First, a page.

On Mardi Gras day, Cherice Harrison-Nelson unveiled a suit she had been sewing for nearly a year. The elaborate beadwork and giant feather headdress stood out even among the extravagance of a New Orleans Carnival celebration.
Cherice practices the Mardi Gras Indian tradition of “masking,” a historic tradition unique to New Orleans that honors Native Americans for helping runaway slaves. Though “masking Indian” is the most common term to describe the practice, Cherice thinks of it as “unmasking.”
“When you mask, you’re hiding your identity,” she says. “I’m not hiding who I am. I am emphatically stating who I am and what I am and what I believe. I’m bearing my soul.”
As she unmasked for the celebration of Carnival, Cherice had no idea that in just a few weeks the city of New Orleans would be locked down due to COVID-19, and that she would be cut off from the traditions and rituals that define her community.
As a leader of the Guardians of the Flame Maroon Society, Cherice is the person who organizes and brings people together, but she can’t do that now. That reality hit hard when Joe Jenkins, Counsel Chief of the Guardians of the Flame and one of the oldest living Mardi Gras Indians, passed away in mid-April. Due to stay-at-home orders, no one could be with him on his deathbed, so Cherice called one of the chiefs and they got Joe on the phone.
“Chief Kevin sang [the traditional Indian funeral song] ‘Indian Red,’ and then my son sang, ‘Hey Pocky Way.’ And that was what he heard at the end of his earthly journey,” she says.
Cherice was supposed to plan Joe’s funeral, an incredibly significant event in their culture, as it honors the time when a person transcends into the world of ancestors. Mardi Gras Indian funerals, much like New Orleans jazz funerals, are both celebratory and mournful. It’s not uncommon to see a crowd of people dressed in intricately adorned costumes, singing, dancing, and raising the coffin high in the air to “cut the body loose.”
These are the sendoffs that Mardi Gras Indians expect to have, particularly those with higher ranks, like the chiefs. Now Cherice is struggling with how she can plan a ceremony of any kind that adequately honors him.
“I don’t know how you could possibly create something that has a synergy of human beings being in the same space, and the space being charged with music,” she says, “the space being charged with history, the space being charged with tradition. This is not our nature as humans, or especially as New Orleanians, not to come together to celebrate life.”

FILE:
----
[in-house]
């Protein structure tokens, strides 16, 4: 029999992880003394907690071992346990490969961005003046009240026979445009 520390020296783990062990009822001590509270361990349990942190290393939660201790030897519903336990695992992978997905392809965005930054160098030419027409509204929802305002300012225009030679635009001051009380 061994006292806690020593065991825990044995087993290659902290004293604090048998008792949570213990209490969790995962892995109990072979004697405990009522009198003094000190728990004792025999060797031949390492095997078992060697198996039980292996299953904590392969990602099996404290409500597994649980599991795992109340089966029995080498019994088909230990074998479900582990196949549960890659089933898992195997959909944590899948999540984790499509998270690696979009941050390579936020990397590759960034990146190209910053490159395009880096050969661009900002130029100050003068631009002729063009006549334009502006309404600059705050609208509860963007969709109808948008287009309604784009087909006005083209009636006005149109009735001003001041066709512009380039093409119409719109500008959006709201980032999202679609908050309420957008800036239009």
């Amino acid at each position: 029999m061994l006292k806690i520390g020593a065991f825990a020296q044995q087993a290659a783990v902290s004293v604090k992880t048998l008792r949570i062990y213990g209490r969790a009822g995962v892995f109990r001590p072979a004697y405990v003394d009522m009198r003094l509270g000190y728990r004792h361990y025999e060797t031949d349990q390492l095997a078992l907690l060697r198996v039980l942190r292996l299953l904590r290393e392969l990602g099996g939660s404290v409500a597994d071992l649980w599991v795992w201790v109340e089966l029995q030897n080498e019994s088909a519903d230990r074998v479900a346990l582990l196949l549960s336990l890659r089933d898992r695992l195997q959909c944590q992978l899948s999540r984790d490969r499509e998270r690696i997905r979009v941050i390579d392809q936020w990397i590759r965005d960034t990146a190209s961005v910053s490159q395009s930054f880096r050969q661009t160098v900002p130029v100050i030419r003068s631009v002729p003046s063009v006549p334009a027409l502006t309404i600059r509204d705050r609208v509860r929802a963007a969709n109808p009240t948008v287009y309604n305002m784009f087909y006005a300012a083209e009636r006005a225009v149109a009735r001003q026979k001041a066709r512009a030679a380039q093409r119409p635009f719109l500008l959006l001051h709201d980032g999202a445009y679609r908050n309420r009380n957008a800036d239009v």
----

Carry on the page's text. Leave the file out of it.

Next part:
While Cherice is mourning this loss of her friend and his important rite of passage, she also worries about what this will mean for the longevity and strength of the community she’s known her whole life.
“This tradition is passed down by direct contact. Elders pass it down. It’s like a relay race. What’s going to happen with the passing down?”
Cherice is the third generation in her family to participate in the masking tradition. Her late father, Donald Harrison Sr., was Big Chief of the Guardians of the Flame, which he founded in 1988. After his death, she took on a leadership role, giving herself the title Maroon Queen Reesie.
The history of the Mardi Gras Indians is shrouded in myth, but most will say it stems from indigenous people who sheltered and protected runaway slaves — so they call themselves ‘Indians’ out of respect. But Cherice prefers to use the term ‘Maroon,’ the word used for slaves who emancipated themselves and lived in independent communities. That’s why she calls the Guardians of the Flame a Maroon Society, and refers to herself as the Maroon Queen.
“Most people who participate in this tradition,” she says, “the vast majority will start with this statement: ‘We do this because when the slaves ran away, the Indians took them in and sheltered them.’ I don’t use the word slave, it’s very offensive to me because no one is born a slave. People are born human beings.”
Cherice has spent her entire life steeped in a culture built on resilience. And while she feels a great deal of sadness lately, even depression, she tries to remind herself that it’s all temporary.
“I try to live in the moment and appreciate the moment for what it is, and appreciate the fact that I can experience the range of human emotion.”
She has started thinking about concepts for next year’s suit, but hasn’t committed to beading anything yet. She knows a lot of people in the community are already working on theirs.“I know other people that are sewing their butts off,” she says, “It keeps people sane.”
This is the culture that she has always known — a culture that continues to thrive in spite of hurricanes, or institutional racism, or a global pandemic. She remembers a patch the Maroon Society sewed one year in response to Hurricane Katrina’s devastation of the city, and the ensuing gentrification that disproportionately impacted people of color. They called it “The Crescent City Tree of Life,” and depicted a tree with the Mississippi River at the base, and a flame in the center.
“It represents that in spite of everything you’re doing to try to make this city inhospitable to me and my people… we shall not be moved. This is our city. This is our culture, it is what roots us, it is what gives us our strength. Just like the tree is strong. It is ancient. And so are our cultural traditions. They are strong and they are ancient. And they root us and we ain’t going nowhere.”
For now, Cherice is staying safe and keeping herself away from other people, and trying to create an online version of her family’s museum, an institute dedicated to her father. And she’s thinking about what Mardi Gras might look like next year, with or without social distancing.
“We have to come through this,” she says, “We have to figure out how we’re going to do this and we’re going to be stronger on the other side.”